Hi, Jim. What’s shakin’? You got a minute?
Sure, Jim. What’s on your mind?
Time and space, huh?
Tell me more, Einstein.
Okay. I’m wondering just how much time Americans actually save by yanking a cord and starting a gas-powered engine to mow, blow, trim, edge, cut, mulch, prune, clip, and shred. And what we’re doing with all that time we’ve supposedly saved.
Seriously, Jim? Don’t we all have many far more important things to be thinking about at the moment? Have you scanned the headlines recently?
Well, Jim, that gets us to my other topic: space.
In this sense: most of us live lives far removed from the halls of power where important decisions are made that can affect the lives of millions and even billions of people. You with me?
For the moment.
So a person has to wonder what he or she can do to make a real difference. You know, “What can I do in my own small way to make things even a little bit better?”
Check me on this. Here’s what I’m thinking. We start with what’s right outside our doors. Our neighborhood, I mean.
And we do what we can. Plant a tree. Welcome a new family to Inman Park. Join Lifelong Inman Park for an early morning stroll. Smile and be pleasant to a cashier or server. Complain, sure, but do something productive to help correct the problems you see.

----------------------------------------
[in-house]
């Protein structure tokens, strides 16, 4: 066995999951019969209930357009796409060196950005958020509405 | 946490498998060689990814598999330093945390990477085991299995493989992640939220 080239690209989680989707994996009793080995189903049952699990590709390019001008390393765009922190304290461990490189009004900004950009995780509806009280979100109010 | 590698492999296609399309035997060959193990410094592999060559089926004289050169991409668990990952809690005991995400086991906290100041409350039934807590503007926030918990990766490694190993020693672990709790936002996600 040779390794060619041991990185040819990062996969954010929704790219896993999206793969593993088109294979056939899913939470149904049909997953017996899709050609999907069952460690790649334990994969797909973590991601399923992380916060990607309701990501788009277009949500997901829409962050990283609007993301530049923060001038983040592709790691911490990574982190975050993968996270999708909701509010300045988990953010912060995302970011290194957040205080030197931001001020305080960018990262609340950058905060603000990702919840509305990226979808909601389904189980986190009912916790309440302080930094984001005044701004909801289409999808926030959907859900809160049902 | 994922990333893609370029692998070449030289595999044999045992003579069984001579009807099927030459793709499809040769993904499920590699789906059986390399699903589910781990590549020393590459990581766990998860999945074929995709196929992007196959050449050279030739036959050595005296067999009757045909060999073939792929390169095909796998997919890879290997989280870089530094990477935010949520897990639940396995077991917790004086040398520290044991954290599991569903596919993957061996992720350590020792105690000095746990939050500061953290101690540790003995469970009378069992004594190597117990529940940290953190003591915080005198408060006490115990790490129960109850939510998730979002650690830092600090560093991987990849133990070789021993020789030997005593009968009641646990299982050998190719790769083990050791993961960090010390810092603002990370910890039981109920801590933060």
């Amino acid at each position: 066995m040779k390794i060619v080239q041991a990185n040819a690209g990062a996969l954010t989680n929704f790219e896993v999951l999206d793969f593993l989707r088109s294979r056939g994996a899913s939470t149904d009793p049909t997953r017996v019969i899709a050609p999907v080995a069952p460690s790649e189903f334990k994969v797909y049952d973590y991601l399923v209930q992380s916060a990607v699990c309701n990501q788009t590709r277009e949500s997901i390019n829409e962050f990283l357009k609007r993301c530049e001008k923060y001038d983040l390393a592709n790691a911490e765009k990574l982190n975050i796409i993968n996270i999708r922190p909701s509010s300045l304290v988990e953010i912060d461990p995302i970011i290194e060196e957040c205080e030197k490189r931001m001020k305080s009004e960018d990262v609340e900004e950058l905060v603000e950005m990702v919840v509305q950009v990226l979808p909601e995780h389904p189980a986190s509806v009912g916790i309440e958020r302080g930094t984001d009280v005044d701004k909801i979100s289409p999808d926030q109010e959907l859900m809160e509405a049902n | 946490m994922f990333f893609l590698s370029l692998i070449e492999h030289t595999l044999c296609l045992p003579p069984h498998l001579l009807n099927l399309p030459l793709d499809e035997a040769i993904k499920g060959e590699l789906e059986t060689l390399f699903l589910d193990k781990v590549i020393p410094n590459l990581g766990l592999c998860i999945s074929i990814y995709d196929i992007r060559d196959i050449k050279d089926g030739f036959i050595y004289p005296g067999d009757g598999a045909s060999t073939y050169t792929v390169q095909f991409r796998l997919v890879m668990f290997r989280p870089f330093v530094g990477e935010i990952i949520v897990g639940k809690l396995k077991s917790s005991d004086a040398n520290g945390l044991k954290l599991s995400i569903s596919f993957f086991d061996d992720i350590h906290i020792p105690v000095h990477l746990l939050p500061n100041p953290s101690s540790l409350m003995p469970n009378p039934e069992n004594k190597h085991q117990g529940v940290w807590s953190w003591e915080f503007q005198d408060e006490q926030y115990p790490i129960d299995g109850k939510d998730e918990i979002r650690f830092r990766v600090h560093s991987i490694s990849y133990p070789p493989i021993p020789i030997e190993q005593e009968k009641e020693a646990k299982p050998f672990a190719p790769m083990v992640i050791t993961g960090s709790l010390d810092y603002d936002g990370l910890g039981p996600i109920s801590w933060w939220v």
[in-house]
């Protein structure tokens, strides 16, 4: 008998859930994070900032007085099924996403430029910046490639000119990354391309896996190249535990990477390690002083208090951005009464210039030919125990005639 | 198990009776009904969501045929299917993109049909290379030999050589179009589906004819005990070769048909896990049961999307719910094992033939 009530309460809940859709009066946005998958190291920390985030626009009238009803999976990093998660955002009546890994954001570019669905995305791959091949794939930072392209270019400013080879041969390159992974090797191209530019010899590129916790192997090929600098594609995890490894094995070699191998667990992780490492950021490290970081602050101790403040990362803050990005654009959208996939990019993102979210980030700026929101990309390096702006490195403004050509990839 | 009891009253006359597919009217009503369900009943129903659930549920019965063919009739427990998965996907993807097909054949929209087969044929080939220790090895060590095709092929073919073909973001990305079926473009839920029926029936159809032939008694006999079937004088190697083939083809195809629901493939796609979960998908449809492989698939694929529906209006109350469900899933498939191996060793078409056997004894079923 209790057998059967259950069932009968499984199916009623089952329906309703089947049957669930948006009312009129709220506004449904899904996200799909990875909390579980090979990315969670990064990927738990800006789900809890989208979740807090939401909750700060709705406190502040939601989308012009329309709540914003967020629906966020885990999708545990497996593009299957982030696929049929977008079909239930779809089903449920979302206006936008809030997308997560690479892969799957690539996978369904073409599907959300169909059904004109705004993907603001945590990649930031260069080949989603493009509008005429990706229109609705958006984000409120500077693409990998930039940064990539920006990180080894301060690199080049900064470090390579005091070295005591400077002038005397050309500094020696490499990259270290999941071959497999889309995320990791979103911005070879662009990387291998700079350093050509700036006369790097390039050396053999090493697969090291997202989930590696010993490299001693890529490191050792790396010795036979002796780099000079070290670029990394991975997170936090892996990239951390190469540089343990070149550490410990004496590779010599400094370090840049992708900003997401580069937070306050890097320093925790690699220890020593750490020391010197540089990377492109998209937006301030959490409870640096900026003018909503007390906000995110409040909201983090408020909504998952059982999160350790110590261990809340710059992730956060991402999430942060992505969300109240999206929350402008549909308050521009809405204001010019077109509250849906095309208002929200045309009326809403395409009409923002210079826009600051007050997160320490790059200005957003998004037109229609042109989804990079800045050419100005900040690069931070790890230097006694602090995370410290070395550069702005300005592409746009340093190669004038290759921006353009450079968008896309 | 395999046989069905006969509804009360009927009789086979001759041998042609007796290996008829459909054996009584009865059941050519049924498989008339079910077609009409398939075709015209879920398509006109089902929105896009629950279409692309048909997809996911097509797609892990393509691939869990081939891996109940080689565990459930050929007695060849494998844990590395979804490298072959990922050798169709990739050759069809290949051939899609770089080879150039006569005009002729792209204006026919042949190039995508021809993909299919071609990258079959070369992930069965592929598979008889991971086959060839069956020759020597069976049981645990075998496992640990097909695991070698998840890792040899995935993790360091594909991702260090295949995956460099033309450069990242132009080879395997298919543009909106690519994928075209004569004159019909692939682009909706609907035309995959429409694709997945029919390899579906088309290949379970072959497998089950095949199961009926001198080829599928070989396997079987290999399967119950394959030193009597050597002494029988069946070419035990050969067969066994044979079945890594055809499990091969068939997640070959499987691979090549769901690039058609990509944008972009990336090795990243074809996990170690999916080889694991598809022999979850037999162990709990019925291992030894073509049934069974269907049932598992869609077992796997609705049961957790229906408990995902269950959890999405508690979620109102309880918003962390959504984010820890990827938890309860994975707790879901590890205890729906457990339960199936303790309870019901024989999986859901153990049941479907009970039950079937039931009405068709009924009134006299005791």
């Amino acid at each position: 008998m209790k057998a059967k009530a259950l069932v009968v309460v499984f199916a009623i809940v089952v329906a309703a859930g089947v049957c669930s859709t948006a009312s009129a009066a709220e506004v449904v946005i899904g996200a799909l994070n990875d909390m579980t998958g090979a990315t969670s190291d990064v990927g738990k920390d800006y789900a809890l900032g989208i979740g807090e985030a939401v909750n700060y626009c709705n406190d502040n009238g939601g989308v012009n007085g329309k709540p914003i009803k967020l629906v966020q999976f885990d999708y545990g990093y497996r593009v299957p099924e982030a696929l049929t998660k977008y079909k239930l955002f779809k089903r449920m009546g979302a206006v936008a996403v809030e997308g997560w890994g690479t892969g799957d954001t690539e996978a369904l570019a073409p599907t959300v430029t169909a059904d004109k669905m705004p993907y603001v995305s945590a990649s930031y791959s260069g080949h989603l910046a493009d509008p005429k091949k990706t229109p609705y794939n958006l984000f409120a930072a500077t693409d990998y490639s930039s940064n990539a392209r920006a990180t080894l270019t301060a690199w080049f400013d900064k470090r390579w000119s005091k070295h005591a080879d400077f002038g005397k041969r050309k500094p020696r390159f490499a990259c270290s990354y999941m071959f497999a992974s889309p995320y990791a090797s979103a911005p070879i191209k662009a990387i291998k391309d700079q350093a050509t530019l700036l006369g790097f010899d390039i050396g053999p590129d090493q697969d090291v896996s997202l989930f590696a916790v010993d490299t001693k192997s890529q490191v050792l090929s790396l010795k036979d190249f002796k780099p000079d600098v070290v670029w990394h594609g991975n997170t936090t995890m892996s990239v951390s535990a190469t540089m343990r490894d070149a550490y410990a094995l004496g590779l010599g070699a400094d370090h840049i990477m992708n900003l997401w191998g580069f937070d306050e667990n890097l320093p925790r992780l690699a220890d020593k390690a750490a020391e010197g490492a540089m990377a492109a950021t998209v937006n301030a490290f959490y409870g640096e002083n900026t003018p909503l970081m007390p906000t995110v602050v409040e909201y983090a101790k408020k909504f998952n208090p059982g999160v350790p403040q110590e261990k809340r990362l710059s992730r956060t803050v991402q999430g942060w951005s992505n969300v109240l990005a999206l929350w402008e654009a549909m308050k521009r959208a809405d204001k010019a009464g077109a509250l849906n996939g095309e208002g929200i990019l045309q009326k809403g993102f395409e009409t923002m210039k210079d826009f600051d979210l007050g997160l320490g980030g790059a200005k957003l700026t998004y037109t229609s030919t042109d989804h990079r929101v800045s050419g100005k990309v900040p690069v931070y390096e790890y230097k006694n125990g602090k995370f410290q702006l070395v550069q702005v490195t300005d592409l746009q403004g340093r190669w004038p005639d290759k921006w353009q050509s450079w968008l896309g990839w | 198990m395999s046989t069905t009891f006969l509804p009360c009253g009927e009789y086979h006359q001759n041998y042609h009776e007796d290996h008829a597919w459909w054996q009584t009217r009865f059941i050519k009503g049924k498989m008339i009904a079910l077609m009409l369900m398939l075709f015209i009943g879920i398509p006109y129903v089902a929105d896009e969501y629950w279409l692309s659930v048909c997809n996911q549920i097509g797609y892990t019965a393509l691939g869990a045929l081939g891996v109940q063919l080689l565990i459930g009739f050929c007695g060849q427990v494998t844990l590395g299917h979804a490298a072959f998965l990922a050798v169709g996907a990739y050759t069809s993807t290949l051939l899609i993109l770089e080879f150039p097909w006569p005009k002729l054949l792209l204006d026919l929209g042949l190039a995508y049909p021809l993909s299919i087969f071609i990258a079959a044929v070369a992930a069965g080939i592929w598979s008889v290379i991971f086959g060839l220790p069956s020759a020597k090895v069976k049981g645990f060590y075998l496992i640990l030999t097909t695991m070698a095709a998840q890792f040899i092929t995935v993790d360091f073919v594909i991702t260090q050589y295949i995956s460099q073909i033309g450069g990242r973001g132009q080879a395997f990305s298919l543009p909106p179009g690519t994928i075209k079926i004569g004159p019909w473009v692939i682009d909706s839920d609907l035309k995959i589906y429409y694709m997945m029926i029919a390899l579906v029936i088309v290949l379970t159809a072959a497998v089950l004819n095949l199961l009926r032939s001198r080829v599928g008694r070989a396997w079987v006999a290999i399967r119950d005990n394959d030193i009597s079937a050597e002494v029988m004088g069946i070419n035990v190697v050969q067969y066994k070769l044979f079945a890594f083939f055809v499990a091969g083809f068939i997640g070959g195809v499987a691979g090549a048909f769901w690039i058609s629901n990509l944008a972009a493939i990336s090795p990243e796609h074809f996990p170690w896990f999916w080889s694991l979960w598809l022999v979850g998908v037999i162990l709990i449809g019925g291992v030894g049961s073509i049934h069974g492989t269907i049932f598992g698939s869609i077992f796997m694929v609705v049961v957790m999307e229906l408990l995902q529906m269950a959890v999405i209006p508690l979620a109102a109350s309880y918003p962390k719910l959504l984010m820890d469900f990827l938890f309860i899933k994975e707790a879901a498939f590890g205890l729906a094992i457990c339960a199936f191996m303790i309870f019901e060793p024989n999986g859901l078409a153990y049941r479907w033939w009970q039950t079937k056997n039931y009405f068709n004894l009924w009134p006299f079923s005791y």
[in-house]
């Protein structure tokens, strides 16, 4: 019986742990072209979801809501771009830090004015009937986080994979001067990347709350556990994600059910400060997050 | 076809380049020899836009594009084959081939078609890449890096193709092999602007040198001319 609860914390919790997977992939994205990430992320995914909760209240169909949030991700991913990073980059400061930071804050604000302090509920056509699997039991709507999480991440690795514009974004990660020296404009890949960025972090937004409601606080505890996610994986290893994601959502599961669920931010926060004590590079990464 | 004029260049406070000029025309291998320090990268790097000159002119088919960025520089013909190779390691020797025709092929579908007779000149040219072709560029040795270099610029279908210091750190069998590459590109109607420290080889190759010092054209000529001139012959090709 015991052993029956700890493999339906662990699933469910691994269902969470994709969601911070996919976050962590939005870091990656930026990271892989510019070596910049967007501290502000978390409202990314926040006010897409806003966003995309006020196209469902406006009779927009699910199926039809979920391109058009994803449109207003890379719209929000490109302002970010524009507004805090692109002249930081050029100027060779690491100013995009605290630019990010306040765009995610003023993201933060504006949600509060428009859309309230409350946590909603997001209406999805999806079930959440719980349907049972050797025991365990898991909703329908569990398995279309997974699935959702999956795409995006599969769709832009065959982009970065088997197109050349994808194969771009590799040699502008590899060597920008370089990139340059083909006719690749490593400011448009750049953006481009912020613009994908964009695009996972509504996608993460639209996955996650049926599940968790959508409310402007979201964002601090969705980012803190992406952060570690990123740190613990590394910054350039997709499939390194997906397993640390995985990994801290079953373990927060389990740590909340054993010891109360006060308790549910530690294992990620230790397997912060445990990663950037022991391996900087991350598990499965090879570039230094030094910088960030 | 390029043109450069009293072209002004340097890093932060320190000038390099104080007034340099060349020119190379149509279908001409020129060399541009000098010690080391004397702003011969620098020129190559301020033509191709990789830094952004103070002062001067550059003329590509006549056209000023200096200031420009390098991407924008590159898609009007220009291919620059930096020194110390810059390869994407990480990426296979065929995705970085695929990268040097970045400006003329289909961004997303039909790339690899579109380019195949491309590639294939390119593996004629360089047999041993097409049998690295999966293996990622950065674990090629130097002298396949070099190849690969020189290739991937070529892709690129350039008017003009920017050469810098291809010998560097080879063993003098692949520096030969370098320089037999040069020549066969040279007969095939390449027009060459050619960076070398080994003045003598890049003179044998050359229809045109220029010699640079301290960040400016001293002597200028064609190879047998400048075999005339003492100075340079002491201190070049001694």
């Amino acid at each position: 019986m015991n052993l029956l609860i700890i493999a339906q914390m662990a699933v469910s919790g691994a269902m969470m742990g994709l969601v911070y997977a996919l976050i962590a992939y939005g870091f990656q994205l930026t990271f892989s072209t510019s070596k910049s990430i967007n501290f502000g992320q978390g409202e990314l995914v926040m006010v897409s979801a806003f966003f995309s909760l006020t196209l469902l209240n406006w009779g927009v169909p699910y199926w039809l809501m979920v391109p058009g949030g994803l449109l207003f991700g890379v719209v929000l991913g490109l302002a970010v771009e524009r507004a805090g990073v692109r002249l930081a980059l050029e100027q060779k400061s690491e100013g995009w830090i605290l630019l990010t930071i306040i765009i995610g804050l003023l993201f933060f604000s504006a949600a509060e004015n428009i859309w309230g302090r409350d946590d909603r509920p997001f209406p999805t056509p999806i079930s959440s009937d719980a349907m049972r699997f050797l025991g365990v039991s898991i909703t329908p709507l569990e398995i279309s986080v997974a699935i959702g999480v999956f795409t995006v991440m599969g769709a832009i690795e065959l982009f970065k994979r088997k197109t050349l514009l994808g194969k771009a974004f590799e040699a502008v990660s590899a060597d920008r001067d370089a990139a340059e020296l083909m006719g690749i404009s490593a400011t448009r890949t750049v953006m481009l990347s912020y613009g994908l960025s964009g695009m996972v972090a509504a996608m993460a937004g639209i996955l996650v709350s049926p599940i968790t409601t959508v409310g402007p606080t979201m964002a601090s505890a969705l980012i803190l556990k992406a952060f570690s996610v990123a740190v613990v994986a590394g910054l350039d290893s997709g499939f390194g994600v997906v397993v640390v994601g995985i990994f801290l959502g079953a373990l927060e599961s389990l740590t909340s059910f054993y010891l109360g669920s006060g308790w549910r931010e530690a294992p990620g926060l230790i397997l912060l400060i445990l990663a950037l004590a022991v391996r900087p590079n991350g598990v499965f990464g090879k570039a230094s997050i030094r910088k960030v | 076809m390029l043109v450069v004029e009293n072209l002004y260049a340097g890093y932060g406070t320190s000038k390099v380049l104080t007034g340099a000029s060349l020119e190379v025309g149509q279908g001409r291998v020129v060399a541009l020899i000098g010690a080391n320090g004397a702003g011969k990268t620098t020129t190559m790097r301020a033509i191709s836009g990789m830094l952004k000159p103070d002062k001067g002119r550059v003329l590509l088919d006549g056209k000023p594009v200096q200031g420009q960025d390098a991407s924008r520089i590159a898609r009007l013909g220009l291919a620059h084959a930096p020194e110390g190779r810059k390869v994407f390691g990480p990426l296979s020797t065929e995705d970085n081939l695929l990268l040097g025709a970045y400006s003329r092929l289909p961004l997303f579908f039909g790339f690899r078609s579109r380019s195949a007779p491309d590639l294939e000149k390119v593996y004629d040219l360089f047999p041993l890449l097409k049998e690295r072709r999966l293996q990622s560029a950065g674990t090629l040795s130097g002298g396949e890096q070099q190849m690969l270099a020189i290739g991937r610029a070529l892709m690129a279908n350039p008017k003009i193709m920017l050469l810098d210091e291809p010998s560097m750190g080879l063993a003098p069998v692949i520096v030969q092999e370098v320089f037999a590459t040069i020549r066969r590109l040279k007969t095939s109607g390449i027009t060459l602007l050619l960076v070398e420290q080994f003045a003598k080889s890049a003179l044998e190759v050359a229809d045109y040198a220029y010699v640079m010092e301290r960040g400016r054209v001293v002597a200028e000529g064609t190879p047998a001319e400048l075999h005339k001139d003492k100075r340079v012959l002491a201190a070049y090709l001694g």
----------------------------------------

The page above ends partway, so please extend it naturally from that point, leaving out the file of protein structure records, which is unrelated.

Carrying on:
I gotta ask, Jim, what has gas-powered lawn-and-garden equipment got to do with any of this?
Oh, not a lot, Jim. Not a whole lot. It’s just a hobbyhorse of mine. I can’t help but think that a few simple steps in this area could make such a huge difference. At almost no cost to us, you know, we could lower the risk, maybe just to a minuscule degree, that someone gets cancer or develops autism.
Upgrade to a nifty lithium-battery-powered machine, like my leaf-blower or my friend Ken’s new chainsaw. Or upgrade from a 2-stroke to a cleaner-burning 4-stroke engine for all your equipment. Or just cut back on the frequency and duration of, say, the leaf-blowing that you do (or have done) with your out-of-date technology. Or even, you know, something like this, at least some of the time …
Thanks, Jim. You’ve given me a lot to think about.
You’re welcome, Jim. It’s my — our should I say “our”? — pleasure.